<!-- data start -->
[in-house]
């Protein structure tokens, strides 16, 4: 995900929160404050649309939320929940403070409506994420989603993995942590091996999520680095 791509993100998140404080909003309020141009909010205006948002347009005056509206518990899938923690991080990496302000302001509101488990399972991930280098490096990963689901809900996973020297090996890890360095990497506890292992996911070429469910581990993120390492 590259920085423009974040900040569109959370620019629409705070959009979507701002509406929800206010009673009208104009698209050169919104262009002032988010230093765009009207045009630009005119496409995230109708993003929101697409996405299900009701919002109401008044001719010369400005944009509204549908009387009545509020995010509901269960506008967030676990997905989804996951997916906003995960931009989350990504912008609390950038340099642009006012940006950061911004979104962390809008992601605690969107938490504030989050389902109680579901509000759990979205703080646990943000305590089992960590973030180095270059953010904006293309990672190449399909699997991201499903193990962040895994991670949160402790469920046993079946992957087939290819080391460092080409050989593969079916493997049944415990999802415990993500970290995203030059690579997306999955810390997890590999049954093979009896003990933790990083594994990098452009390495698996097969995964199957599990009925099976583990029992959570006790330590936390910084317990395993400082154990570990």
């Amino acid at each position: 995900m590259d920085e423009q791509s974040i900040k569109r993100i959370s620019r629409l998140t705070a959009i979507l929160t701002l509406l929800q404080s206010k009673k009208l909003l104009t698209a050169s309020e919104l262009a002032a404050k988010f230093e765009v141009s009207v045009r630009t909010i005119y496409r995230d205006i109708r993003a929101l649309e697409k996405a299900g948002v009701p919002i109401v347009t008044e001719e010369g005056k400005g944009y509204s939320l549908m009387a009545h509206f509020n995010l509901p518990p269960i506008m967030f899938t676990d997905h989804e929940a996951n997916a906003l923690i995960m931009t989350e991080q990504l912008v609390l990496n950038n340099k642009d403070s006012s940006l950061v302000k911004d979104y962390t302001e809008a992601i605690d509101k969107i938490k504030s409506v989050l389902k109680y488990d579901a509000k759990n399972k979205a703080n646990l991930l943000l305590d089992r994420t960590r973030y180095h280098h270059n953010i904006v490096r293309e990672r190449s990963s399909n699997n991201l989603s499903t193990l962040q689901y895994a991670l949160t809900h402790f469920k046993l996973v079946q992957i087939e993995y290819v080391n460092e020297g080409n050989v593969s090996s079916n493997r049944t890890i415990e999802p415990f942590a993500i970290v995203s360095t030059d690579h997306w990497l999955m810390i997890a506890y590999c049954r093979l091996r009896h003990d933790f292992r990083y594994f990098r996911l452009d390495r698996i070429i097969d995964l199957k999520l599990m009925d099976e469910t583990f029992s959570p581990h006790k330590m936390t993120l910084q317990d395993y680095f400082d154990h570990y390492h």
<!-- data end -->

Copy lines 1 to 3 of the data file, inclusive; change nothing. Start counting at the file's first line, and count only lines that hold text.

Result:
[in-house]
């Protein structure tokens, strides 16, 4: 995900929160404050649309939320929940403070409506994420989603993995942590091996999520680095 791509993100998140404080909003309020141009909010205006948002347009005056509206518990899938923690991080990496302000302001509101488990399972991930280098490096990963689901809900996973020297090996890890360095990497506890292992996911070429469910581990993120390492 590259920085423009974040900040569109959370620019629409705070959009979507701002509406929800206010009673009208104009698209050169919104262009002032988010230093765009009207045009630009005119496409995230109708993003929101697409996405299900009701919002109401008044001719010369400005944009509204549908009387009545509020995010509901269960506008967030676990997905989804996951997916906003995960931009989350990504912008609390950038340099642009006012940006950061911004979104962390809008992601605690969107938490504030989050389902109680579901509000759990979205703080646990943000305590089992960590973030180095270059953010904006293309990672190449399909699997991201499903193990962040895994991670949160402790469920046993079946992957087939290819080391460092080409050989593969079916493997049944415990999802415990993500970290995203030059690579997306999955810390997890590999049954093979009896003990933790990083594994990098452009390495698996097969995964199957599990009925099976583990029992959570006790330590936390910084317990395993400082154990570990």
């Amino acid at each position: 995900m590259d920085e423009q791509s974040i900040k569109r993100i959370s620019r629409l998140t705070a959009i979507l929160t701002l509406l929800q404080s206010k009673k009208l909003l104009t698209a050169s309020e919104l262009a002032a404050k988010f230093e765009v141009s009207v045009r630009t909010i005119y496409r995230d205006i109708r993003a929101l649309e697409k996405a299900g948002v009701p919002i109401v347009t008044e001719e010369g005056k400005g944009y509204s939320l549908m009387a009545h509206f509020n995010l509901p518990p269960i506008m967030f899938t676990d997905h989804e929940a996951n997916a906003l923690i995960m931009t989350e991080q990504l912008v609390l990496n950038n340099k642009d403070s006012s940006l950061v302000k911004d979104y962390t302001e809008a992601i605690d509101k969107i938490k504030s409506v989050l389902k109680y488990d579901a509000k759990n399972k979205a703080n646990l991930l943000l305590d089992r994420t960590r973030y180095h280098h270059n953010i904006v490096r293309e990672r190449s990963s399909n699997n991201l989603s499903t193990l962040q689901y895994a991670l949160t809900h402790f469920k046993l996973v079946q992957i087939e993995y290819v080391n460092e020297g080409n050989v593969s090996s079916n493997r049944t890890i415990e999802p415990f942590a993500i970290v995203s360095t030059d690579h997306w990497l999955m810390i997890a506890y590999c049954r093979l091996r009896h003990d933790f292992r990083y594994f990098r996911l452009d390495r698996i070429i097969d995964l199957k999520l599990m009925d099976e469910t583990f029992s959570p581990h006790k330590m936390t993120l910084q317990d395993y680095f400082d154990h570990y390492h």